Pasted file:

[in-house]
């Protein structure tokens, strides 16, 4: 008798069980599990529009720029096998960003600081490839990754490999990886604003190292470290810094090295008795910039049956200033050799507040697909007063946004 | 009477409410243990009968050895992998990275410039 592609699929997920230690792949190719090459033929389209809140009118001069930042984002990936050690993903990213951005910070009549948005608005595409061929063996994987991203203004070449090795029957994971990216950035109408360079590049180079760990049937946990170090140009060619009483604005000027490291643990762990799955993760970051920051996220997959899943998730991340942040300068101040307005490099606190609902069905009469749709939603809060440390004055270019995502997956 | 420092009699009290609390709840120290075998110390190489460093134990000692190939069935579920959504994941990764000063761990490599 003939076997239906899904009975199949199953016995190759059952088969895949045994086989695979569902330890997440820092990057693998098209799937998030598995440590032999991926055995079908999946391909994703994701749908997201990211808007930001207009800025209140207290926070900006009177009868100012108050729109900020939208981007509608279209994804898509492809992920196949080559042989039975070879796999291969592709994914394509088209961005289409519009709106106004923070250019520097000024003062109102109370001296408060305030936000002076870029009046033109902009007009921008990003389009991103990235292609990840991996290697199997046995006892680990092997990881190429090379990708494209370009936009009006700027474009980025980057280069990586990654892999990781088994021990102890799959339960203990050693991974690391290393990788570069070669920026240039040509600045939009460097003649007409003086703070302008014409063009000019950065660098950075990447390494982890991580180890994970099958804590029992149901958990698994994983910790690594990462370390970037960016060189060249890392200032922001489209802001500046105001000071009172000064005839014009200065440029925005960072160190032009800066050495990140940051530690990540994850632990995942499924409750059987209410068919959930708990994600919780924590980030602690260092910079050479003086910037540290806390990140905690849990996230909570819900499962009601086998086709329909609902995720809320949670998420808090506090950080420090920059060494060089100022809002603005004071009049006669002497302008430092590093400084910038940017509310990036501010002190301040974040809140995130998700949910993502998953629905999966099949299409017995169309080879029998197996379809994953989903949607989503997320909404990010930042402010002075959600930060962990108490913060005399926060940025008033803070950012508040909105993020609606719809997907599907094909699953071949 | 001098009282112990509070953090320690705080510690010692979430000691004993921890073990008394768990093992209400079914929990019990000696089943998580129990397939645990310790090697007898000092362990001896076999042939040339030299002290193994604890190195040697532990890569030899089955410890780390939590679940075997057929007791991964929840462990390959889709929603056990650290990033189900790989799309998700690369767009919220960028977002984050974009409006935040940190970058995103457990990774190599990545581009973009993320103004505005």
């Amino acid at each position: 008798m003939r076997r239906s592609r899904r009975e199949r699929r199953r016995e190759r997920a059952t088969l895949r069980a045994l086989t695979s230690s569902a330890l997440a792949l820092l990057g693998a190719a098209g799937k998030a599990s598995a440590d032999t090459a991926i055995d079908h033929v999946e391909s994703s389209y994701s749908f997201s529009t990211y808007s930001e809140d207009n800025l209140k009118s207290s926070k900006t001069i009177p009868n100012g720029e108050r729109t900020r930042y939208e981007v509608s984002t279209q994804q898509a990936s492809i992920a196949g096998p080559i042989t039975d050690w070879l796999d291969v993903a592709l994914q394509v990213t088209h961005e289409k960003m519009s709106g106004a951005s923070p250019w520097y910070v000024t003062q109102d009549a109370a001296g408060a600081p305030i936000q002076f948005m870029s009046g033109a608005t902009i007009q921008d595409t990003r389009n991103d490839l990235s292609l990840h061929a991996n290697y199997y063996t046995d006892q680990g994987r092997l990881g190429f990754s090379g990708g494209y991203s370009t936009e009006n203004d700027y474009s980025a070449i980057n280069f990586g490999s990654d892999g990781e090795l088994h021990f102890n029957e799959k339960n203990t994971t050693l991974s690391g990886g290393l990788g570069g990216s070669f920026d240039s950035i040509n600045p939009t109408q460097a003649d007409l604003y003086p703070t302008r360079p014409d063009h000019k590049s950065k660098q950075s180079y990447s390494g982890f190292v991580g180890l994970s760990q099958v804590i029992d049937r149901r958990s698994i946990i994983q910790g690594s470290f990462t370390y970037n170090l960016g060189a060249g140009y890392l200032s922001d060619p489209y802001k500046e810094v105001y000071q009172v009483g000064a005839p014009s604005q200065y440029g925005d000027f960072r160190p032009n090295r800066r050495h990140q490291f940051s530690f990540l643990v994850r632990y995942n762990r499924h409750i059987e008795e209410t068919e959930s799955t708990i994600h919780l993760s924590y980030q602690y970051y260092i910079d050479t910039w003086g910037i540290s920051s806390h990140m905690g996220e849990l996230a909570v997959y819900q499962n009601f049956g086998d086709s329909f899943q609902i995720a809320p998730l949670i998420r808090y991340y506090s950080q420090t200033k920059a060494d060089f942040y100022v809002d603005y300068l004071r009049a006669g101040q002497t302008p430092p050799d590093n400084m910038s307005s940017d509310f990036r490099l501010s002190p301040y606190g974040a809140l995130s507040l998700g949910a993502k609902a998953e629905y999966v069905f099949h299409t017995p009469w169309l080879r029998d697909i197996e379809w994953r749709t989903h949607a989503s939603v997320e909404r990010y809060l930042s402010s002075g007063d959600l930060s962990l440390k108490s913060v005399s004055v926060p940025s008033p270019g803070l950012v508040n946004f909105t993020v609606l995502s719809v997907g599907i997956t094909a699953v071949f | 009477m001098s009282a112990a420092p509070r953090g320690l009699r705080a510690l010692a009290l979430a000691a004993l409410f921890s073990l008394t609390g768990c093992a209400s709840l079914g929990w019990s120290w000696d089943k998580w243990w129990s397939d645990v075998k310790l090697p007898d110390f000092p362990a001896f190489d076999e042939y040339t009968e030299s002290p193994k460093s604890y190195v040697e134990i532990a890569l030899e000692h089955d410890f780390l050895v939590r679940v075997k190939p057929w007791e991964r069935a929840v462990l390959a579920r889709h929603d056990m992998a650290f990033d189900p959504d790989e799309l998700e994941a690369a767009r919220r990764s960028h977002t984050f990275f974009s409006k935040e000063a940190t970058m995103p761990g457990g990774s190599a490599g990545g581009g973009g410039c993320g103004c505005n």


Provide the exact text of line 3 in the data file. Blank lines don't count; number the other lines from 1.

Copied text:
């Amino acid at each position: 008798m003939r076997r239906s592609r899904r009975e199949r699929r199953r016995e190759r997920a059952t088969l895949r069980a045994l086989t695979s230690s569902a330890l997440a792949l820092l990057g693998a190719a098209g799937k998030a599990s598995a440590d032999t090459a991926i055995d079908h033929v999946e391909s994703s389209y994701s749908f997201s529009t990211y808007s930001e809140d207009n800025l209140k009118s207290s926070k900006t001069i009177p009868n100012g720029e108050r729109t900020r930042y939208e981007v509608s984002t279209q994804q898509a990936s492809i992920a196949g096998p080559i042989t039975d050690w070879l796999d291969v993903a592709l994914q394509v990213t088209h961005e289409k960003m519009s709106g106004a951005s923070p250019w520097y910070v000024t003062q109102d009549a109370a001296g408060a600081p305030i936000q002076f948005m870029s009046g033109a608005t902009i007009q921008d595409t990003r389009n991103d490839l990235s292609l990840h061929a991996n290697y199997y063996t046995d006892q680990g994987r092997l990881g190429f990754s090379g990708g494209y991203s370009t936009e009006n203004d700027y474009s980025a070449i980057n280069f990586g490999s990654d892999g990781e090795l088994h021990f102890n029957e799959k339960n203990t994971t050693l991974s690391g990886g290393l990788g570069g990216s070669f920026d240039s950035i040509n600045p939009t109408q460097a003649d007409l604003y003086p703070t302008r360079p014409d063009h000019k590049s950065k660098q950075s180079y990447s390494g982890f190292v991580g180890l994970s760990q099958v804590i029992d049937r149901r958990s698994i946990i994983q910790g690594s470290f990462t370390y970037n170090l960016g060189a060249g140009y890392l200032s922001d060619p489209y802001k500046e810094v105001y000071q009172v009483g000064a005839p014009s604005q200065y440029g925005d000027f960072r160190p032009n090295r800066r050495h990140q490291f940051s530690f990540l643990v994850r632990y995942n762990r499924h409750i059987e008795e209410t068919e959930s799955t708990i994600h919780l993760s924590y980030q602690y970051y260092i910079d050479t910039w003086g910037i540290s920051s806390h990140m905690g996220e849990l996230a909570v997959y819900q499962n009601f049956g086998d086709s329909f899943q609902i995720a809320p998730l949670i998420r808090y991340y506090s950080q420090t200033k920059a060494d060089f942040y100022v809002d603005y300068l004071r009049a006669g101040q002497t302008p430092p050799d590093n400084m910038s307005s940017d509310f990036r490099l501010s002190p301040y606190g974040a809140l995130s507040l998700g949910a993502k609902a998953e629905y999966v069905f099949h299409t017995p009469w169309l080879r029998d697909i197996e379809w994953r749709t989903h949607a989503s939603v997320e909404r990010y809060l930042s402010s002075g007063d959600l930060s962990l440390k108490s913060v005399s004055v926060p940025s008033p270019g803070l950012v508040n946004f909105t993020v609606l995502s719809v997907g599907i997956t094909a699953v071949f | 009477m001098s009282a112990a420092p509070r953090g320690l009699r705080a510690l010692a009290l979430a000691a004993l409410f921890s073990l008394t609390g768990c093992a209400s709840l079914g929990w019990s120290w000696d089943k998580w243990w129990s397939d645990v075998k310790l090697p007898d110390f000092p362990a001896f190489d076999e042939y040339t009968e030299s002290p193994k460093s604890y190195v040697e134990i532990a890569l030899e000692h089955d410890f780390l050895v939590r679940v075997k190939p057929w007791e991964r069935a929840v462990l390959a579920r889709h929603d056990m992998a650290f990033d189900p959504d790989e799309l998700e994941a690369a767009r919220r990764s960028h977002t984050f990275f974009s409006k935040e000063a940190t970058m995103p761990g457990g990774s190599a490599g990545g581009g973009g410039c993320g103004c505005n």